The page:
Finley's shooting goes cold http://www.mysanantonio.com/sports/b...y.80d8b45.html
Express-News Staff Writer
On an afternoon when he helped hold Denver's high-scoring Carmelo Anthony to 4-of-19 shooting, Spurs guard Michael Finley had to face this fact: In his past two games, he has shot nearly as inaccurately, making only 4 of 18 attempts.
Despite the sprained right ankle that sidelined Spurs All-Star guard Manu Ginobili for the second time this season, coach Gregg Popovich opted to bring Finley off the bench in Sunday's game at AT&T Center.
Popovich did so to maintain some consistency in the role he wants Finley to play the rest of the season. Finley had started 18 games earlier while Ginobili either was inactive with a sprained foot or regaining his conditioning after inactivity.
In addition to maintaining Finley's role, Popovich started Brent Barry in hopes that might jump-start Barry's productivity. Neither player was able to take advantage of the strategy.
Finley and Barry each made 3 of 10 shots. Worse, they combined to make only 2 of 13 3-point shots in Denver's 89-85 victory, just the Spurs' third loss this season on their home court.
"It didn't work tonight because I didn't do anything," said Finley, who took only one shot in the fourth quarter, a 3 pointer, and missed it. "I didn't produce off the bench, but it's just a one-game scenario. Maybe next time, it will work. But it had nothing to do with Brent starting and me coming off the bench. I just didn't produce."
Finley said he didn't get some of the wide-open shots to which he has grown accustomed in his first season with the Spurs, but admitted the looks were good enough and that he should have made more of them.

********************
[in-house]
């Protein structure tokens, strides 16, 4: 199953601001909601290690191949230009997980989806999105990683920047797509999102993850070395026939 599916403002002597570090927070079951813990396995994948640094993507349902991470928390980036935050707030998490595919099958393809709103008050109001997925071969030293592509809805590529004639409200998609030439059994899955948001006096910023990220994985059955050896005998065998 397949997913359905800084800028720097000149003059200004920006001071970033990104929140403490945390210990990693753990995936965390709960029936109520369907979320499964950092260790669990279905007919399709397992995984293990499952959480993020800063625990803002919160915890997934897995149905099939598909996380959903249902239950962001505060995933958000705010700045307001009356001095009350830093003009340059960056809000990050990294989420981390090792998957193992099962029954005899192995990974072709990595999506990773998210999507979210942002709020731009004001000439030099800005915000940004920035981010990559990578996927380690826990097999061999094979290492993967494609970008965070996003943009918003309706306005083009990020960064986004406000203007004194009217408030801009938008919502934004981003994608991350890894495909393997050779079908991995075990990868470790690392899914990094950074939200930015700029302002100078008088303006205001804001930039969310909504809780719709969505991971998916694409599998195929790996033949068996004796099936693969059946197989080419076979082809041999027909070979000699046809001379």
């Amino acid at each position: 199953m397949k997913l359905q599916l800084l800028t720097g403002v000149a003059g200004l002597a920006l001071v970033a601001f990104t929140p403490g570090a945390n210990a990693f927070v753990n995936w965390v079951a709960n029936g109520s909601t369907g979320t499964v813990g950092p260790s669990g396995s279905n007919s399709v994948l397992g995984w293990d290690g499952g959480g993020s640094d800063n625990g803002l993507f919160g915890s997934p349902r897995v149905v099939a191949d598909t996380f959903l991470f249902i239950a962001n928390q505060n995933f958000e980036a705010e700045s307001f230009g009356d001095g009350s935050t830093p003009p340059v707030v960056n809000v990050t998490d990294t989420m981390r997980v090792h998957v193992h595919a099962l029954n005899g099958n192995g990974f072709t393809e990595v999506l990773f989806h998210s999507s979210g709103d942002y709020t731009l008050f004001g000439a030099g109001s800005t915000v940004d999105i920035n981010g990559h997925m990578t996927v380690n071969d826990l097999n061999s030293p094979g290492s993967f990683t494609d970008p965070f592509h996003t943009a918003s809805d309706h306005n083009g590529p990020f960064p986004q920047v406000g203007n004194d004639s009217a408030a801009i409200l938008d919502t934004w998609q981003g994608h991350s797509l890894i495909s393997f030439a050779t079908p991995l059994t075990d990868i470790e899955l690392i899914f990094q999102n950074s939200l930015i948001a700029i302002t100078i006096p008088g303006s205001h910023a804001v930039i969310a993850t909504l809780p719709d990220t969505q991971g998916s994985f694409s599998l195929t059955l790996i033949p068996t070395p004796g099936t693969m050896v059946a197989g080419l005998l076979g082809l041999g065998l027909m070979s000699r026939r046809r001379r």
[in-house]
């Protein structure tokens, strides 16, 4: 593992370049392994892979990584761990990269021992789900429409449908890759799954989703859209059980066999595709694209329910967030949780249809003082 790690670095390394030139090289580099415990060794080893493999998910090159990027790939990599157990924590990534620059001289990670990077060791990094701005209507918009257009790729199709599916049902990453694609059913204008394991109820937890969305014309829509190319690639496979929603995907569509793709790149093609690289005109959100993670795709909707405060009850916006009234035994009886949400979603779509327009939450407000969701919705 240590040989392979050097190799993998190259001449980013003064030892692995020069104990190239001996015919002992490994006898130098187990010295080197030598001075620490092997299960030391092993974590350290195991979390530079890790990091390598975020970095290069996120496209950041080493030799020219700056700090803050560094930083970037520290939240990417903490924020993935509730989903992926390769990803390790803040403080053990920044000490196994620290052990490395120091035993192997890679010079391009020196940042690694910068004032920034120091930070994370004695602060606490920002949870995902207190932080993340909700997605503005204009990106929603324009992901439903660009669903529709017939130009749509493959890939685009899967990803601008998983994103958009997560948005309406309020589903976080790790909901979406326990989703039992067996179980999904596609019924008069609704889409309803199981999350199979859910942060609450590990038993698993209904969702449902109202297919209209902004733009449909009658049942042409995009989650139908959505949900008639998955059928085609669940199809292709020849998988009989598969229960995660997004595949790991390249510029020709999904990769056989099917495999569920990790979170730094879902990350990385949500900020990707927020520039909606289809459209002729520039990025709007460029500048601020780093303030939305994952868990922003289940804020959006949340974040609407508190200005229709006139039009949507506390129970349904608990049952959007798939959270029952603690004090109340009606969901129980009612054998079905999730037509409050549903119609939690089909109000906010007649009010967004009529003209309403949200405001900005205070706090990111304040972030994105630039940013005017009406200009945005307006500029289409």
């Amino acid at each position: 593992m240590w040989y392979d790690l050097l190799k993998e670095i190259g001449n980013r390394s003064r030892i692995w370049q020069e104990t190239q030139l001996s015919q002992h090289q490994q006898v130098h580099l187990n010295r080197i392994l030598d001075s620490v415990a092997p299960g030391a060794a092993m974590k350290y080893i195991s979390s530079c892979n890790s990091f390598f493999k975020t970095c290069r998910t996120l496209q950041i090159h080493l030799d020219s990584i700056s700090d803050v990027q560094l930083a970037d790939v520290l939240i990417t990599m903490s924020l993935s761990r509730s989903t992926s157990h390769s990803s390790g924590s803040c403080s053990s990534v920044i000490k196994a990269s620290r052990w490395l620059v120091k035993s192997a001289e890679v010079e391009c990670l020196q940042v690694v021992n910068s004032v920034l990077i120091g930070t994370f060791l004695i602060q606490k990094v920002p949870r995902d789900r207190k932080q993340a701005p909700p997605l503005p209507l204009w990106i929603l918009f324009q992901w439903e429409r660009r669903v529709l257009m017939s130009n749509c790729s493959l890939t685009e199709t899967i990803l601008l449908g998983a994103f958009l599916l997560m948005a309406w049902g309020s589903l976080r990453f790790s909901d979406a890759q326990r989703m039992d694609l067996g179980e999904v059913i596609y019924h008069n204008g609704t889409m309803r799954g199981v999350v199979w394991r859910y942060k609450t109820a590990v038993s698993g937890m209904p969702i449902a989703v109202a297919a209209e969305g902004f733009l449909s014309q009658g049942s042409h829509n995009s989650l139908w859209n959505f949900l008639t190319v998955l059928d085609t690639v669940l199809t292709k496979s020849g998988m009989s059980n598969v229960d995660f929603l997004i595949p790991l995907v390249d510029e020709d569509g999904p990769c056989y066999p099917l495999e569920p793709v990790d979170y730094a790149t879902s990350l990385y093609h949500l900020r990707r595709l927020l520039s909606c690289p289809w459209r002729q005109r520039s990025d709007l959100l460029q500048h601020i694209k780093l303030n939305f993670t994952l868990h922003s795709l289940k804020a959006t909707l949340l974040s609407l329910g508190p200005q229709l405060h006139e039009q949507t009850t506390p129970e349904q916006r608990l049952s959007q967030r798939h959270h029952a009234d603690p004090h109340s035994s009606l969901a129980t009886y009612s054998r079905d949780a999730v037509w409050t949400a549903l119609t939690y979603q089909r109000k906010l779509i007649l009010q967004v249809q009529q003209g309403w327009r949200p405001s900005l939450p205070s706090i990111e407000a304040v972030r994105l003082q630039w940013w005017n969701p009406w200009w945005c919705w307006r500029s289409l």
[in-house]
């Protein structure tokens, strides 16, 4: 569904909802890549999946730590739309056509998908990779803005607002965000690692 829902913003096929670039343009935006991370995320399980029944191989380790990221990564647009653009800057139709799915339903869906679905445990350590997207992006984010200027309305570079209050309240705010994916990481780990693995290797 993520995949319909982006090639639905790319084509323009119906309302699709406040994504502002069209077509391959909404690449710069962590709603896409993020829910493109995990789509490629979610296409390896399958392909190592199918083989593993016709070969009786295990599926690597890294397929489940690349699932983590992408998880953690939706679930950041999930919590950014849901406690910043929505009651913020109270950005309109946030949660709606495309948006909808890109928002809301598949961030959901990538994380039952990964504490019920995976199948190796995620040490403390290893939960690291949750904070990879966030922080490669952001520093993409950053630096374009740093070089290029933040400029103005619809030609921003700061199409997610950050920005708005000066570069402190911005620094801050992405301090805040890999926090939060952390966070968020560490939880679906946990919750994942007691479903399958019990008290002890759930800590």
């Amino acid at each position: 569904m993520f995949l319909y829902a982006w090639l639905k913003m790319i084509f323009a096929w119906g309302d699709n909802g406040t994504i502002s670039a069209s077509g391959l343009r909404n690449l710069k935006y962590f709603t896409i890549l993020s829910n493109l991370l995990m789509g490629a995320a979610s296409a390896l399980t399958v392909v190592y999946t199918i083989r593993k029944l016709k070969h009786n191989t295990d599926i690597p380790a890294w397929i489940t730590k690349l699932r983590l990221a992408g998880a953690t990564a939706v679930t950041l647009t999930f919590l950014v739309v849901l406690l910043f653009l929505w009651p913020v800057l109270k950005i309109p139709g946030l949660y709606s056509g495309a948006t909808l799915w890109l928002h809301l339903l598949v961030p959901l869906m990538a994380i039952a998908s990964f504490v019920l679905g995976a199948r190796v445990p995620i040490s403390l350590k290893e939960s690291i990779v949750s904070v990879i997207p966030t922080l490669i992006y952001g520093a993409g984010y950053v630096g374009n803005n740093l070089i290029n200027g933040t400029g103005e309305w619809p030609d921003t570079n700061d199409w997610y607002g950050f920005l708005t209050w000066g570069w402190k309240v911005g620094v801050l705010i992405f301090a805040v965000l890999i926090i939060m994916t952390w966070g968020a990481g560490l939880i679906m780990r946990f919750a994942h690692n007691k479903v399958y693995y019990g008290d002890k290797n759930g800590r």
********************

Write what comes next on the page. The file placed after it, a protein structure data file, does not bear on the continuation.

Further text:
"I felt good on all my shots," he said. "It just wasn't going down for me today."
What Finley did best was defend Anthony, who entered the game as the NBA's No. 8 scorer at 25.7 points per game. While Bruce Bowen did the bulk of the defensive work on Anthony, Finley was nearly as effective when matched up with the third-year player.
The effort needed to keep Anthony in check played no part in his poor shooting, Finley said.
"When you have a defensive assignment like that it keeps you in the game," he said. "You can't relax on the defensive end, so, conversely, it helps you on the offensive end, because you have your juice, and you're ready to go."
Ordinarily, making Anthony take 19 shots to score 20 points would produce a Spurs victory. Not Sunday.
"We did everything we were supposed to do in our game plan, except to keep them out of transition," Finley said. "And it goes hand in hand: When we're missing long shots and they're getting long rebounds, it gets them in transition, which is one of their strengths.
"So that really backfired on us."